BANGALORE: When the Centre introduced the Right to Education (RTE) Act four years ago, the aim was to ensure the poorest of children had access to quality education. For many parents, it was a dream come true - to see their child study in an English-medium school alongside the privileged. Taking forward the RTE series, TOI goes back to five parents who now dare to dream big, thanks to the RTE.
Case 1: I don't spend a single rupee on education
Two years ago, Narasimha Prasad, a phenyl and bleaching powder trader who earned Rs 15,000 per month, met with an accident. The sole breadwinner of the family, Narasimha was at his wits' end on how he could get a seat for his son in a private school. A fractured leg only meant his earnings dwindled. This harried father, who lives with his wife and two children near Bagalur Road, didn't want to send son Sathwik to the government school nearby; the school was perennially short of teachers. As admission season neared, Narasimha read an article on RTE in a newspaper, and applied for a seat in Sathya Sai Education Trust. "It was a gala moment at home when my son's name was announced under RTE. If I hadn't got the seat, I couldn't have sent my son to school that year. I'm not spending a single rupee for my kid's education. My biggest joy is he's learning to use the computer," he says.
Case 2: We hope he'll grow up to be an engineer
Each time class 1 student Gopal Krishna Manohar Sutar rattles off English poems, his parents are awestruck. Gopal, son of Sham Sutar, a carpenter, is the first to attend an international school in his family. Sham, from Belgaum, shifted to Bangalore five years ago when his son got admission at Indus International School, Bangalore. Sham's salary of Rs 7,000 barely takes care of his household expenses, including rent of Rs 2,500. Thinking of an international school for his child was foolhardy, but RTE came to his rescue. Today Gopal is weaving dreams of a beautiful tomorrow. Says his mother Annapoorna, "Gopal is the first boy from our family who speaks English. We hope he'll grow up to be an engineer one day."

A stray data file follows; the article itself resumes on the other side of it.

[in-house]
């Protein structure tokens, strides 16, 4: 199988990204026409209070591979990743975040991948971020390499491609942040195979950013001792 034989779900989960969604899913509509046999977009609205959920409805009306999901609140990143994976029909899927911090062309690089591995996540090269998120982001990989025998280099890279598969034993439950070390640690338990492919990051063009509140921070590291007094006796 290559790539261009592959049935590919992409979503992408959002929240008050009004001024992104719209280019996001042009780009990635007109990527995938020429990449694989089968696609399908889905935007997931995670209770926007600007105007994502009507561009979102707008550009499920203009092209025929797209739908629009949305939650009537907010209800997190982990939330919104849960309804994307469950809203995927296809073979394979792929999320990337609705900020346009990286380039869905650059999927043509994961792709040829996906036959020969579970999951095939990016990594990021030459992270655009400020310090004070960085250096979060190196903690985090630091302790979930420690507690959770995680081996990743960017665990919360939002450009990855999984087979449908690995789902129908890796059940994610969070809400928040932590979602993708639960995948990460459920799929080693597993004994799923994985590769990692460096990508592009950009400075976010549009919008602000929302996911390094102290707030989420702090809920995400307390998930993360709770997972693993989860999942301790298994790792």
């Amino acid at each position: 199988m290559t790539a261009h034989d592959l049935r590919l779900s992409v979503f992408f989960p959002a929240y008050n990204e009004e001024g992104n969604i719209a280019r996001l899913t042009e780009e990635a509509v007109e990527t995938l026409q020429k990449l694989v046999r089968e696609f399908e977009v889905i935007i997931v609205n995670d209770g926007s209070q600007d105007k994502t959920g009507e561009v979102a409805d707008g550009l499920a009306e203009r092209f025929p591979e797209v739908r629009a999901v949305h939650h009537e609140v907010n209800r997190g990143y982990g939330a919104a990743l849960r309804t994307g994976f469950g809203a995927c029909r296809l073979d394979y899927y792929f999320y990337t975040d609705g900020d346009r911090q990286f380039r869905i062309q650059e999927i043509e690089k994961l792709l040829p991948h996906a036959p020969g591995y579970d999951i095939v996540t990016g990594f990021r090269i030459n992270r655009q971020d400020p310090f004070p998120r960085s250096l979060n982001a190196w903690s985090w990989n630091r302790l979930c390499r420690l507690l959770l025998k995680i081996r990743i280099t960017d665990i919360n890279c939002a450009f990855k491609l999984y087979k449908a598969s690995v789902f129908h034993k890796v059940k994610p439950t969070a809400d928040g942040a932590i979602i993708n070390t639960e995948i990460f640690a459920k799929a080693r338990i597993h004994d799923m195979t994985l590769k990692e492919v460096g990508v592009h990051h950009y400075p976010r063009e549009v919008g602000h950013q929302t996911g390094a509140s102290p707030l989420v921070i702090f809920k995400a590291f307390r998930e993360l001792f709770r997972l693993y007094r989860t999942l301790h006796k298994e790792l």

Case 3: School authorities take good care of my son
A sick husband, a daily earning of barely Rs 250, and soaring medical bills -- Reshma Khanum, a homemaker, was struggling to make ends meet. She had almost given up on sending her son to school, till her neighbours showed her the way; they encouraged her to apply for a seat under RTE. With necessary documents in place, Reshma knocked on the doors of Indus International School, and without much ado, she managed to get a seat. "School authorities take good care of my son; they don't discriminate. This positive development in life gives me the courage to continue with my struggles," says Reshma, who dreams of making her son a doctor. "I know the value of a doctor," she adds.
Case 4: Many poor parents aren't aware of RTE
When a dozen schools denied his daughter a seat under RTE quota, this cab driver decided to take the bull by the horns - Kumar M turned into an RTE activist. While many doors were shut on him, S Cadambi Vidya Kendra welcomed his daughter Ananya K. "I was very disappointed when 12 schools refused admission to my daughter. But I didn't give up," says Kumar. His own bitter experiences propelled him to spread awareness about the Act. "There are many poor kids on the streets, and their parents aren't aware of RTE. During my free time, I distribute pamphlets with details about the Act and its provisions," says Kumar. The gritty father lives with his family in a slum in Basveshwarnagar.
Case 5: My daughter is getting quality education
Syed Khaleel, an autorickshaw driver, is a doting father who is proud of his little princess. Noor Fathima, a class 2 student, is the first kid from the family to study in a CBSE school. Noor is a student of Navodaya Kishore Kendra CBSE Vidyalaya, Singapura. "My daughter is getting quality education. That's all I want," says Syed, who's taken it upon himself to spread the good word about this Act. "In a year, I learnt quite a lot about RTE rules. In fact, I've managed to get five of my friends' kids admitted in various schools under RTE." Like other beneficiaries, Syed is also elated to hear his daughter speak fluent English. "Noor studied LKG and UKG in a Kannada medium school, but now her English is good," says Syed.